By Julie Nixon
(Artwork courtesy of resident artist Neil)
Last month Vince Cable, the business secretary, in response to the Hargreaves report revealed that UK copyright law would be changed to make “format shifting” legal, and allow more scope for parody and caricature. The changes were unveiled in a 52 page report entitled “Modernising Copyright”.
“Format shifting” is a term used to describe copying content from one technological format to another. Some examples of format shifting include making a copy of a music CD to store on an IPod, or making a DVD copy of a VHS tape of a film. Millions of UK consumers have been format shifting without realising that it is actually illegal.
The copyright exception relating to format shifting will only apply where material has been legally purchased for personal use.
However music companies submitted to Cable their misgivings in the changes, fearing that the new laws will adversely affect music sales. Their proposal for a levy, licence or tax on copying devices was rejected. The government believes the new changes will have a minimal impact on sales and a levy or tax would be unfair on consumers in the current economic climate.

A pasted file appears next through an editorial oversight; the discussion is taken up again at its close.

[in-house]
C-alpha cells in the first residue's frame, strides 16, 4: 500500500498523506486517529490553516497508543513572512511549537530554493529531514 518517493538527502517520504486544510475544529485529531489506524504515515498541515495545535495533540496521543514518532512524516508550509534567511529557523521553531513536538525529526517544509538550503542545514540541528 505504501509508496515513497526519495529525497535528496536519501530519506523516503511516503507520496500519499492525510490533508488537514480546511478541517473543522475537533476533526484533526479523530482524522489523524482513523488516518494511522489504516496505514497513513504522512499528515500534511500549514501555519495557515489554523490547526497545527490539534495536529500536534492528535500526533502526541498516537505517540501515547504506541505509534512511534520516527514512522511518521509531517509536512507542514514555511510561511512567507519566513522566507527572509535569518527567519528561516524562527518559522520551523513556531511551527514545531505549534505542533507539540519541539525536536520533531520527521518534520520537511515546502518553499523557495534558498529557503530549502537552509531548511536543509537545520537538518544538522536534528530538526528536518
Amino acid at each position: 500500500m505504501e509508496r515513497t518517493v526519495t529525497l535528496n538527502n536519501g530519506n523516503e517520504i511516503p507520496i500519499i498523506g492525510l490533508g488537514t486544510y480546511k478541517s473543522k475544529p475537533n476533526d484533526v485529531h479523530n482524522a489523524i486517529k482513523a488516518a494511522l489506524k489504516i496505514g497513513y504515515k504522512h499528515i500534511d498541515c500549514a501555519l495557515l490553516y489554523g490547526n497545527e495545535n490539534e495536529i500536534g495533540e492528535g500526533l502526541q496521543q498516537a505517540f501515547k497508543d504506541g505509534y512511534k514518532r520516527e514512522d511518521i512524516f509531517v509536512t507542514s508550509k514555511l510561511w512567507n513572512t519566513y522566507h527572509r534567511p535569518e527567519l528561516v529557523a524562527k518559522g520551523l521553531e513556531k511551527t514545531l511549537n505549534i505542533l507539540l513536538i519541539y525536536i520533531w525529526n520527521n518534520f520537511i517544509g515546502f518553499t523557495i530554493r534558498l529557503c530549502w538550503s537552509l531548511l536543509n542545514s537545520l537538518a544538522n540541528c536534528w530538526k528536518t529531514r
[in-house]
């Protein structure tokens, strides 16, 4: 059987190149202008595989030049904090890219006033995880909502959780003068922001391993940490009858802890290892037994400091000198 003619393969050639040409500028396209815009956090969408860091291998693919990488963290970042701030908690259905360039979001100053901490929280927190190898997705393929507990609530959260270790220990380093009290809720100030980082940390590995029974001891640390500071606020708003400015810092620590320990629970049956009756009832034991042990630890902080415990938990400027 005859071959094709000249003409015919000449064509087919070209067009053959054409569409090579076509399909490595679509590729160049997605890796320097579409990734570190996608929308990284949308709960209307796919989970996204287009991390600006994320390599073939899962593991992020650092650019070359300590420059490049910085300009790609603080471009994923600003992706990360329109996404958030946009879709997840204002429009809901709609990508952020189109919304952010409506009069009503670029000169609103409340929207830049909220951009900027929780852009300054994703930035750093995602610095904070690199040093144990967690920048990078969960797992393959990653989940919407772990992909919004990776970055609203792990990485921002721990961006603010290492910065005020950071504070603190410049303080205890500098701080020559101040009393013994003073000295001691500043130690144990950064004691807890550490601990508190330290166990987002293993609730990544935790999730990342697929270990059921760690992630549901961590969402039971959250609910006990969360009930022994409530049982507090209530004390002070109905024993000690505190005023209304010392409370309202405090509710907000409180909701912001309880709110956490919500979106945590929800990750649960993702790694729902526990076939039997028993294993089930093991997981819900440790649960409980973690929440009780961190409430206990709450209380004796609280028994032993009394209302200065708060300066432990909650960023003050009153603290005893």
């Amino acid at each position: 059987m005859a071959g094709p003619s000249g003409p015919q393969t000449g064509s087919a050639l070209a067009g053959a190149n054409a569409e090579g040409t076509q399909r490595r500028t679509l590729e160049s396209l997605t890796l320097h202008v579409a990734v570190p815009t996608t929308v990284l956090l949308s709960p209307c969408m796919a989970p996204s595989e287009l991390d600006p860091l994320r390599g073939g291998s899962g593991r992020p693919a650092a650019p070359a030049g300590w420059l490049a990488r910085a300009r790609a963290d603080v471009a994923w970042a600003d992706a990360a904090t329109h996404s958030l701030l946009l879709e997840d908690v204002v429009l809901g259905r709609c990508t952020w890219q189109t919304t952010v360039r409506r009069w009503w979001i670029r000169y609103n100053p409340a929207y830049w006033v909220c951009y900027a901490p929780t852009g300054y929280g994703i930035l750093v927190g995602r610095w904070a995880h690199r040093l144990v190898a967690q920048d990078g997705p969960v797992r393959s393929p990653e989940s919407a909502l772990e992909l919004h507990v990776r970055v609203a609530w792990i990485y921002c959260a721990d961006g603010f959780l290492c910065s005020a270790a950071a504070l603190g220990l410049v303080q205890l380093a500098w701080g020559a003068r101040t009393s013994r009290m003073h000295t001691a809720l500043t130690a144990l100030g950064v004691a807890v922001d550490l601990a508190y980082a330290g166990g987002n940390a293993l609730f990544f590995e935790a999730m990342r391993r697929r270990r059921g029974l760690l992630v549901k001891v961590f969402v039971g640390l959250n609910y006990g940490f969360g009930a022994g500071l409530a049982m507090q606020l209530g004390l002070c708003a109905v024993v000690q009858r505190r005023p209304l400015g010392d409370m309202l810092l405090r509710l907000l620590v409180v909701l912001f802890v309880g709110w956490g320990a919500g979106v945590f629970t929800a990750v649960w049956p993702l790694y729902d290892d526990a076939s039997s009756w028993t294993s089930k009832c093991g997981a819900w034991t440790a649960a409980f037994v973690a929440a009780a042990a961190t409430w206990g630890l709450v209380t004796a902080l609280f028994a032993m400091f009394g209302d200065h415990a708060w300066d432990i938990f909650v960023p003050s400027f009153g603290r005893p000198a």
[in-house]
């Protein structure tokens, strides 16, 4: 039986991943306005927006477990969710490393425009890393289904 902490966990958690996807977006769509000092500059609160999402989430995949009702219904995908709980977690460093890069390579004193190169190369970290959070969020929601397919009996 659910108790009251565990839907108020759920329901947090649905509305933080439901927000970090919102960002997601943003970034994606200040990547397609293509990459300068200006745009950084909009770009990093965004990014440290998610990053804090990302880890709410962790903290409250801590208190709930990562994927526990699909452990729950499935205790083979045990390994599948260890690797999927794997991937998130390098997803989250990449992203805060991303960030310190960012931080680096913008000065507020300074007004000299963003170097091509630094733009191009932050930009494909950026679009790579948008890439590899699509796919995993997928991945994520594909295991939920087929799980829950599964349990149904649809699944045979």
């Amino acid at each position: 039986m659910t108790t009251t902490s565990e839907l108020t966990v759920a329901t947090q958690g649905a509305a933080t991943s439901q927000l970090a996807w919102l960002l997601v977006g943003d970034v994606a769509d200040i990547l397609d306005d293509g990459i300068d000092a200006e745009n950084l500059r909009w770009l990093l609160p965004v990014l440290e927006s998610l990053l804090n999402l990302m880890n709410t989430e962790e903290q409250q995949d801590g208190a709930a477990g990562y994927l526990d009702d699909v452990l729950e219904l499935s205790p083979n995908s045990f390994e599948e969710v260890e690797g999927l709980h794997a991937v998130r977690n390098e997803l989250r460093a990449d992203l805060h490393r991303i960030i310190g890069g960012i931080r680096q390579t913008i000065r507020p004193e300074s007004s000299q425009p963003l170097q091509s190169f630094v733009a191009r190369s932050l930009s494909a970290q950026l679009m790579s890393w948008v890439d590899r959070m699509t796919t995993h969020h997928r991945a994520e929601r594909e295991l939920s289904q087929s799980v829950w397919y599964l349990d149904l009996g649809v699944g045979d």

UK laws surrounding parody are amongst the most stringent globally, placing the UK at a disadvantage for producing commercially valuable parody works. EU law provides that member states can introduce an exception for parody, pastiche or caricature in their national laws, but the UK currently provides no exceptions. In most cases copyright holders have the right to be identified as the creator of an original work, and can refuse permission for use of their work in a parody if they thought it would commercially disadvantage them in some way. The accused party in a copyright infringement case has to argue that the artistic integrity and financial well-being of the accuser is not harmed due to a parody, and the threshold for proving infringement in the UK is fairly low.
The Government will now legislate to allow limited copying on a fair dealing basis for parody, caricature and pastiche but existing protection for moral rights, including the right to object to derogatory treatment, will be maintained. Fair dealing of a work assesses the degree to which a use of the work competes with exploitation of the copyright work by its owner. If a use of a work acts as a substitute for it, and so affects its value, then it is less likely to be fair dealing. This consideration does not rule out fair dealing for a commercial purpose. It is unlikely that using a whole work would be considered fair dealing, but this does not rule out only part of a work being copied.
Critics however have argued that this will now mean that should a parody be commercially successful, the original author of the work will not benefit with the proceeds going to the creator of the parody.
Cable argues that the changes have “struck the right balance between improving the way consumers benefit from copyright works they have legitimately paid for, boosting business opportunities and protecting the rights of creators”.
Does this mean that Copyright law has acquired a sense of humour? Whether the entertainment industry, which is likely to be amongst the hardest hit by the changes, sees the funny side, remains to be seen.